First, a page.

|Working on a "Free Palestine" publication with other exiled Palestinians, he described the experience as feeling "at home among outsiders and stateless people like me"|
In terms of artistic narratives and expressions from the colonial occupiers and the colonised, Boullata sheds light on appropriation and its depiction, using the cacti as an example.
For Palestinians, the cacti is a symbol of displacement. Israel appropriated the image as a national symbol. Boullata writes, "For a Palestinian Arab living in Israel, just as the presence of a cactus in nature recalls the absence of a village, the presence of a cactus in a pot recalls its absence from nature."
|The book delves into other philosophical questions from a historical,
social, regional and international perspective
In Palestinian refugee camps, children's art took on a different dimension. Boullata recalls the limitations of expressing Palestine, while the art remained rich in historical memory due to the tradition of oral narratives, through which children are taught about Palestine and nostalgia.
Art, Boullata writes, proceeds through three distinct stages: assimilation, remembrance and awakening. While the book traces Palestinian art history back to the 5th century, Israel's establishment contributed not only to loss in terms of archival memory, but also the dispersal of Palestinian artists, who worked in isolation with little opportunity to work together in the earlier years of exile.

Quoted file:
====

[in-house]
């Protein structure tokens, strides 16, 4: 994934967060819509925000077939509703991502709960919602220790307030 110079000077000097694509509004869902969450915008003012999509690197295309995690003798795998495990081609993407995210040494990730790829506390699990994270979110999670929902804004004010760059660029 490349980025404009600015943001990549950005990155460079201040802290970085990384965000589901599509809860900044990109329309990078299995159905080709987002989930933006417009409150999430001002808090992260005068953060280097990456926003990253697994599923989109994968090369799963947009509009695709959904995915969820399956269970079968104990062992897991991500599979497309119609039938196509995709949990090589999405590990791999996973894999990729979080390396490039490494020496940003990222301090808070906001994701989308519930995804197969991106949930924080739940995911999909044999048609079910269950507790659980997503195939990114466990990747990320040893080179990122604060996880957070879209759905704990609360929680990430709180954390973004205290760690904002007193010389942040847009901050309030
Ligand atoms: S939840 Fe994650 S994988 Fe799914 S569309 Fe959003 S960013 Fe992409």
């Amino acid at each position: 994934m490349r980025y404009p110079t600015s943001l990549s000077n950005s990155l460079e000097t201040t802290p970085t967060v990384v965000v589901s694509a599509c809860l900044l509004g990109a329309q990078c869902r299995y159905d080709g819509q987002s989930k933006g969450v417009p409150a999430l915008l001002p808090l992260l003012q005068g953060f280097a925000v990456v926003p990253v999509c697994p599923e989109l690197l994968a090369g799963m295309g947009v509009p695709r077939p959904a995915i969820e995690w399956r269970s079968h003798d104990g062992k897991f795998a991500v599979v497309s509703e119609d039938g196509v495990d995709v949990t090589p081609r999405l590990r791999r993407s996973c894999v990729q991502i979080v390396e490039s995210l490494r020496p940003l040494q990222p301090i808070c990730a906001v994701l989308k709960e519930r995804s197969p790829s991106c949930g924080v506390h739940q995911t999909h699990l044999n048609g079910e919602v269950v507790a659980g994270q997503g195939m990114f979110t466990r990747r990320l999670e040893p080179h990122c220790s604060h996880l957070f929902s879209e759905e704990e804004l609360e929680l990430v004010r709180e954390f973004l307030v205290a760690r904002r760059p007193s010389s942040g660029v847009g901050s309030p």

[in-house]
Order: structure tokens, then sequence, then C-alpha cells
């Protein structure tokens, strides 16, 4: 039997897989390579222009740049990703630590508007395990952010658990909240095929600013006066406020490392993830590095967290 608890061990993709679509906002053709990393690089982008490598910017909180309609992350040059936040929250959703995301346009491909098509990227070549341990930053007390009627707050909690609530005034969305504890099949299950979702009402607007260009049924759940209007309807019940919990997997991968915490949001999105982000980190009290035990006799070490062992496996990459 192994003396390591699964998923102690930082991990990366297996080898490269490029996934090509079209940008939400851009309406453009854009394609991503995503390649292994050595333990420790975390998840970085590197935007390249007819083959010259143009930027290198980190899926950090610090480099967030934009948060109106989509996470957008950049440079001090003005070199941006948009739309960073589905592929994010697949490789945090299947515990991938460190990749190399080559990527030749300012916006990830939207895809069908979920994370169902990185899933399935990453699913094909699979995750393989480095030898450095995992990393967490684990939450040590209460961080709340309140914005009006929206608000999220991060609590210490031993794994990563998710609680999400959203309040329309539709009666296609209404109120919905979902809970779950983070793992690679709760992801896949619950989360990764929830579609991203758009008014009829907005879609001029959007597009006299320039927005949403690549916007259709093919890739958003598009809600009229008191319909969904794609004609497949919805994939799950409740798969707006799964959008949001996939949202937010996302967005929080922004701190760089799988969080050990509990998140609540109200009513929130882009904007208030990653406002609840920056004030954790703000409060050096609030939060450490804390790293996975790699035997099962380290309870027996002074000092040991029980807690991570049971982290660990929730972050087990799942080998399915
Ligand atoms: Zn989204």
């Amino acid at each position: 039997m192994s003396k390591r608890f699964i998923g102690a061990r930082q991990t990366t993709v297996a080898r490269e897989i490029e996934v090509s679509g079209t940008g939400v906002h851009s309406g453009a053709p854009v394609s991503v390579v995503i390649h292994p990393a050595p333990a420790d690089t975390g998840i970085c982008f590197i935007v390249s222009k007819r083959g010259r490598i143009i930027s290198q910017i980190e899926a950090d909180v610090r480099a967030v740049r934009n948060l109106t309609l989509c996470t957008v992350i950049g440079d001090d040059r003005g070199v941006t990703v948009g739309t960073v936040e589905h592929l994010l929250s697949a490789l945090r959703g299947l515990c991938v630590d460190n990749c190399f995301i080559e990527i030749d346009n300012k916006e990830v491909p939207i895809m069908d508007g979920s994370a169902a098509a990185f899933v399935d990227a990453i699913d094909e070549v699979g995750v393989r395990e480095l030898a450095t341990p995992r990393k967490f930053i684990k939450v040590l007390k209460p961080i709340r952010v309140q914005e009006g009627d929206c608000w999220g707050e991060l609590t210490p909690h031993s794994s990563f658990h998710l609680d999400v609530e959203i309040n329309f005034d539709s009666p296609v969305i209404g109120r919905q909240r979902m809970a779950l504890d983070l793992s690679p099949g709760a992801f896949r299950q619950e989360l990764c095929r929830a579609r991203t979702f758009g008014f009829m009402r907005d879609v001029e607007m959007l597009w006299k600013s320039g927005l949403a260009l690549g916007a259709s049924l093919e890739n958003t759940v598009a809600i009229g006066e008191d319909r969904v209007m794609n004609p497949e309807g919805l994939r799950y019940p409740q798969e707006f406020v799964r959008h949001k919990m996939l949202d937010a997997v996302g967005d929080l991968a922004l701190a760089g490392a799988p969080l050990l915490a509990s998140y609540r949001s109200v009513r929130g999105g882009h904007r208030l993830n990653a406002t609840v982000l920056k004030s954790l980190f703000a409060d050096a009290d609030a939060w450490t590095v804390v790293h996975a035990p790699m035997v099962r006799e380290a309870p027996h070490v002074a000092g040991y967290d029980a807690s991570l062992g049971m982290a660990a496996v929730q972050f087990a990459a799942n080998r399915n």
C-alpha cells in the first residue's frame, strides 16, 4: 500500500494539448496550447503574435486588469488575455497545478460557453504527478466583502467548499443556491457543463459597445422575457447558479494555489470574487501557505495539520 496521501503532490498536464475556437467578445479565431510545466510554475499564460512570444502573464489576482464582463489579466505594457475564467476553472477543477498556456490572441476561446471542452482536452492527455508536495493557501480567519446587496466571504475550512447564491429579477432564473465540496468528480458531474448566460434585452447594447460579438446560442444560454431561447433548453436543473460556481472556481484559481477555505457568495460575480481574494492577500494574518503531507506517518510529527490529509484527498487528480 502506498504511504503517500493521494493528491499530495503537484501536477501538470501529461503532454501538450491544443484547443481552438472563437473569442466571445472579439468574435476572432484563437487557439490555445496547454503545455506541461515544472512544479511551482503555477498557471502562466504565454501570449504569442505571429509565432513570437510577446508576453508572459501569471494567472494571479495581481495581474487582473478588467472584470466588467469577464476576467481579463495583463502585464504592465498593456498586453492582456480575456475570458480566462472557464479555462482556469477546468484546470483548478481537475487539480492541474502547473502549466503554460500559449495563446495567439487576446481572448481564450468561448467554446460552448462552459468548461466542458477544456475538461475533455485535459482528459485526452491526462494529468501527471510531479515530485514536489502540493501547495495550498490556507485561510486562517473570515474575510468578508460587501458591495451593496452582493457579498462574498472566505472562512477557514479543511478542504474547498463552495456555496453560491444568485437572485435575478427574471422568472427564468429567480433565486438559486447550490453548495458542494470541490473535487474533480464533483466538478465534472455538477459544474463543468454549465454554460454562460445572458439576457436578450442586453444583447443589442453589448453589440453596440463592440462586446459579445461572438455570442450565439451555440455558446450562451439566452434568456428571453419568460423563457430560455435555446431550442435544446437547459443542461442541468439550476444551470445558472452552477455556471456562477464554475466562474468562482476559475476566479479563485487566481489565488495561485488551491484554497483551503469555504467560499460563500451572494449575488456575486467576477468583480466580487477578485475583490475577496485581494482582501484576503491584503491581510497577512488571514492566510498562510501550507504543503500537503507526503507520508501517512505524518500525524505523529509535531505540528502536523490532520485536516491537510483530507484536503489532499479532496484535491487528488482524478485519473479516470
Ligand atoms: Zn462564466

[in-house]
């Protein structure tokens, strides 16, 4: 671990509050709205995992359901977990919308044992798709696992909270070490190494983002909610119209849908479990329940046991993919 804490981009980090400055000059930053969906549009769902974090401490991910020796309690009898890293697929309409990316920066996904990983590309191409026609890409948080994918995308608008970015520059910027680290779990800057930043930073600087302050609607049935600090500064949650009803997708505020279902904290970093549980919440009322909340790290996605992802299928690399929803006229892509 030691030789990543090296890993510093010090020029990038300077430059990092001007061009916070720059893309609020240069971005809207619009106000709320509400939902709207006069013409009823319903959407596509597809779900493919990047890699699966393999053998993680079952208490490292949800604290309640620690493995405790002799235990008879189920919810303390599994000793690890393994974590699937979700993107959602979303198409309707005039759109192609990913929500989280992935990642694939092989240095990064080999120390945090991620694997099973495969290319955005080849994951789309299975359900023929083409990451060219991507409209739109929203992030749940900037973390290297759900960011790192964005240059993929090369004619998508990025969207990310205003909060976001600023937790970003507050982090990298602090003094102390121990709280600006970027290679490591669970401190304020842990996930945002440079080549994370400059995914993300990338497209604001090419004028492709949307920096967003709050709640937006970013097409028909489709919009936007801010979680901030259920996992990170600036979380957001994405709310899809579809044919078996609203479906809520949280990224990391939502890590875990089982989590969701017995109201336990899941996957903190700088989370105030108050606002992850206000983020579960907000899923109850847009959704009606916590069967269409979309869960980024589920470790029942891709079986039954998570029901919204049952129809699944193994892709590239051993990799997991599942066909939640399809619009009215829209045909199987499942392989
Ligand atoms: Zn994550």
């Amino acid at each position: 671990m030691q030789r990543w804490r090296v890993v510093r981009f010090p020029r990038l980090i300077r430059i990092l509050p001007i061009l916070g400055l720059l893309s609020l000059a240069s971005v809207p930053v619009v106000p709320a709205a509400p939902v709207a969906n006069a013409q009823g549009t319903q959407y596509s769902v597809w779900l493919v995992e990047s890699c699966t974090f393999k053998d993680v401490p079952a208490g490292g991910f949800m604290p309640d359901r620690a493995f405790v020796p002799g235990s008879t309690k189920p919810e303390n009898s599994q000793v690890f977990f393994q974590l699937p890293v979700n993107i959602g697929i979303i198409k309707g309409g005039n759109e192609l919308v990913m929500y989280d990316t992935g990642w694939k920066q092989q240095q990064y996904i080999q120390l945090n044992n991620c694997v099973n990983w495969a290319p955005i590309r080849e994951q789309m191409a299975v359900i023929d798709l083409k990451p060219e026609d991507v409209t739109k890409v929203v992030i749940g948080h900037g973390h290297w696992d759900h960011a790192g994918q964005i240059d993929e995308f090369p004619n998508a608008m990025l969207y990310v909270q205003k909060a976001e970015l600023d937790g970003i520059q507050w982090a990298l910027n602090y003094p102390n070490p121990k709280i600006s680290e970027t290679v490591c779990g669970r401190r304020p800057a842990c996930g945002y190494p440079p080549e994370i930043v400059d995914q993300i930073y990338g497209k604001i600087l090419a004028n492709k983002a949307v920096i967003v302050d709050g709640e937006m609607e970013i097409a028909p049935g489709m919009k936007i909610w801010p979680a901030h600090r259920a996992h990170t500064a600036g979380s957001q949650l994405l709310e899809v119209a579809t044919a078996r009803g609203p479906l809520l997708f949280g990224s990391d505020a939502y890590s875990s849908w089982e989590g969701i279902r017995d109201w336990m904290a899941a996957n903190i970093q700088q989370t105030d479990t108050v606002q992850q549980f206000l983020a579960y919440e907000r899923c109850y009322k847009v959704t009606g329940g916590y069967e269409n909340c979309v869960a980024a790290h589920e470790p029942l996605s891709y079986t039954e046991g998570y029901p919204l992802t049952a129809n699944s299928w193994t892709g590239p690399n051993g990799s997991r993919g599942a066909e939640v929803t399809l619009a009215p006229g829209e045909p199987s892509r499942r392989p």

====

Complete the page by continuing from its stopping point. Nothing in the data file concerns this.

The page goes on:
Perhaps a growing awareness of dissociation, as described by Boullata, constitutes an important point to ponder. Art is a form of belonging, and belonging is being destroyed by a lack of connection to history. Collective memory in art, Boullata writes, "relied entirely on its capacity to pictorially communicate a narrative expression."
The book also delves into the intersectionality between cultures and how these influenced each other.
Europe's influence on Palestinian arts, and the Arab world's influence on European artists are discussed at length, alongside other critiques regarding collective memory, politics and poetics, feminism, the female artist in Palestinian society, globalisation and other subjects, which are too vast to include in a review.
Indeed, the book lends itself to several readings and re-readings, in order for the writer to absorb the profound thinking behind Boullata's writings.
A journey of learning and introspection, rather than a daunting read, the book is by no means an easy read. Yet Boullata's use of language, poetic and detailed, entices the reader to pursue this dearth of knowledge, passionately written, yet with clarity and focus.
It is an invitation to step away from what the mind thinks it knows, particularly when it comes to the Palestinian experience, to delve into the exile's narrative, for an understanding of the many facets of home.
Ramona Wadi is an independent researcher, freelance journalist, book reviewer and blogger specialising in the struggle for memory in Chile and Palestine, colonial violence and the manipulation of international law.
Follow her on Twitter: @walzerscent